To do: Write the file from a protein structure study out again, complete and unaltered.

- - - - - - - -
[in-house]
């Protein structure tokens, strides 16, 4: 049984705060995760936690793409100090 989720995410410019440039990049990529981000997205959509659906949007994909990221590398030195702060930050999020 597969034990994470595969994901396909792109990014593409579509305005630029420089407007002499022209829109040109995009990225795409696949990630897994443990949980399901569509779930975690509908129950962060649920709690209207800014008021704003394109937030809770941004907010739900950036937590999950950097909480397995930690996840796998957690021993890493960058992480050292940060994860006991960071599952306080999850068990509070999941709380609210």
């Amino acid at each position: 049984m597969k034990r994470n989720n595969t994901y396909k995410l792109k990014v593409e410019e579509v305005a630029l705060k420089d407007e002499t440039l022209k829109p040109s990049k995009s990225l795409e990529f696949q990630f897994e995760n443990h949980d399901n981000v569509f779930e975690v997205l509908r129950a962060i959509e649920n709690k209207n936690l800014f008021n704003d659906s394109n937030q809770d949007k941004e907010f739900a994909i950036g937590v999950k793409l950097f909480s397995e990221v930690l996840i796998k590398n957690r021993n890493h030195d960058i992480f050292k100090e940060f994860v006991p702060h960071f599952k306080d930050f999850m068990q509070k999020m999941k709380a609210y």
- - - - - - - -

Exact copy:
[in-house]
């Protein structure tokens, strides 16, 4: 049984705060995760936690793409100090 989720995410410019440039990049990529981000997205959509659906949007994909990221590398030195702060930050999020 597969034990994470595969994901396909792109990014593409579509305005630029420089407007002499022209829109040109995009990225795409696949990630897994443990949980399901569509779930975690509908129950962060649920709690209207800014008021704003394109937030809770941004907010739900950036937590999950950097909480397995930690996840796998957690021993890493960058992480050292940060994860006991960071599952306080999850068990509070999941709380609210």
């Amino acid at each position: 049984m597969k034990r994470n989720n595969t994901y396909k995410l792109k990014v593409e410019e579509v305005a630029l705060k420089d407007e002499t440039l022209k829109p040109s990049k995009s990225l795409e990529f696949q990630f897994e995760n443990h949980d399901n981000v569509f779930e975690v997205l509908r129950a962060i959509e649920n709690k209207n936690l800014f008021n704003d659906s394109n937030q809770d949007k941004e907010f739900a994909i950036g937590v999950k793409l950097f909480s397995e990221v930690l996840i796998k590398n957690r021993n890493h030195d960058i992480f050292k100090e940060f994860v006991p702060h960071f599952k306080d930050f999850m068990q509070k999020m999941k709380a609210y």